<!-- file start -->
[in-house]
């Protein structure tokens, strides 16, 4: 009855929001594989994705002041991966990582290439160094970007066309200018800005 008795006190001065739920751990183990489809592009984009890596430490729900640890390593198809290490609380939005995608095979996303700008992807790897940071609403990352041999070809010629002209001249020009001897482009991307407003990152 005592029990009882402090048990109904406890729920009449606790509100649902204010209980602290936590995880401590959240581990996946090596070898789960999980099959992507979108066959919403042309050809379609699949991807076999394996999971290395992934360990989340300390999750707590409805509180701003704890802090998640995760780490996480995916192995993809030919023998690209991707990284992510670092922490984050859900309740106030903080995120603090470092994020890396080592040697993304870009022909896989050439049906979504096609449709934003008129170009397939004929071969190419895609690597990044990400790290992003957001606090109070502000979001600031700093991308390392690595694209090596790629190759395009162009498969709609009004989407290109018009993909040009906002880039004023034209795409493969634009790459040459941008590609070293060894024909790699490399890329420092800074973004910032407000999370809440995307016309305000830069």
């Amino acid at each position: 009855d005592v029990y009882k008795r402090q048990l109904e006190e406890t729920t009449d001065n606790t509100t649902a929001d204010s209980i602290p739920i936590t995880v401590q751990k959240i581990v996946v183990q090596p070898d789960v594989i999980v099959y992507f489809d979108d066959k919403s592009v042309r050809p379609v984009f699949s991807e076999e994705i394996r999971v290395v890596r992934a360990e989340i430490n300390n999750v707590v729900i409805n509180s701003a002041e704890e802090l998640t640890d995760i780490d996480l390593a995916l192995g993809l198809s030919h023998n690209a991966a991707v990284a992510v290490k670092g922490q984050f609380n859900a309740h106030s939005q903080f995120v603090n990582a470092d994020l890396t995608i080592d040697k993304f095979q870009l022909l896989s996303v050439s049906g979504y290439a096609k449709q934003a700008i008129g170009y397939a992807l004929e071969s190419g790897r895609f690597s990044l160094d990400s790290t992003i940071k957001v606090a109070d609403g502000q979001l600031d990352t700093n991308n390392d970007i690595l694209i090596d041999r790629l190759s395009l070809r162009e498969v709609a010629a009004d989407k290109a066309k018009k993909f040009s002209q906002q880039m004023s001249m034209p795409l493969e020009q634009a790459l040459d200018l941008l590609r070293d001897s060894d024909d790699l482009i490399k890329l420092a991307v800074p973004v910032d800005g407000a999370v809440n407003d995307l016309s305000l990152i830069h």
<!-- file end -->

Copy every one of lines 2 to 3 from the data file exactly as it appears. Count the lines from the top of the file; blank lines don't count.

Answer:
């Protein structure tokens, strides 16, 4: 009855929001594989994705002041991966990582290439160094970007066309200018800005 008795006190001065739920751990183990489809592009984009890596430490729900640890390593198809290490609380939005995608095979996303700008992807790897940071609403990352041999070809010629002209001249020009001897482009991307407003990152 005592029990009882402090048990109904406890729920009449606790509100649902204010209980602290936590995880401590959240581990996946090596070898789960999980099959992507979108066959919403042309050809379609699949991807076999394996999971290395992934360990989340300390999750707590409805509180701003704890802090998640995760780490996480995916192995993809030919023998690209991707990284992510670092922490984050859900309740106030903080995120603090470092994020890396080592040697993304870009022909896989050439049906979504096609449709934003008129170009397939004929071969190419895609690597990044990400790290992003957001606090109070502000979001600031700093991308390392690595694209090596790629190759395009162009498969709609009004989407290109018009993909040009906002880039004023034209795409493969634009790459040459941008590609070293060894024909790699490399890329420092800074973004910032407000999370809440995307016309305000830069």
């Amino acid at each position: 009855d005592v029990y009882k008795r402090q048990l109904e006190e406890t729920t009449d001065n606790t509100t649902a929001d204010s209980i602290p739920i936590t995880v401590q751990k959240i581990v996946v183990q090596p070898d789960v594989i999980v099959y992507f489809d979108d066959k919403s592009v042309r050809p379609v984009f699949s991807e076999e994705i394996r999971v290395v890596r992934a360990e989340i430490n300390n999750v707590v729900i409805n509180s701003a002041e704890e802090l998640t640890d995760i780490d996480l390593a995916l192995g993809l198809s030919h023998n690209a991966a991707v990284a992510v290490k670092g922490q984050f609380n859900a309740h106030s939005q903080f995120v603090n990582a470092d994020l890396t995608i080592d040697k993304f095979q870009l022909l896989s996303v050439s049906g979504y290439a096609k449709q934003a700008i008129g170009y397939a992807l004929e071969s190419g790897r895609f690597s990044l160094d990400s790290t992003i940071k957001v606090a109070d609403g502000q979001l600031d990352t700093n991308n390392d970007i690595l694209i090596d041999r790629l190759s395009l070809r162009e498969v709609a010629a009004d989407k290109a066309k018009k993909f040009s002209q906002q880039m004023s001249m034209p795409l493969e020009q634009a790459l040459d200018l941008l590609r070293d001897s060894d024909d790699l482009i490399k890329l420092a991307v800074p973004v910032d800005g407000a999370v809440n407003d995307l016309s305000l990152i830069h």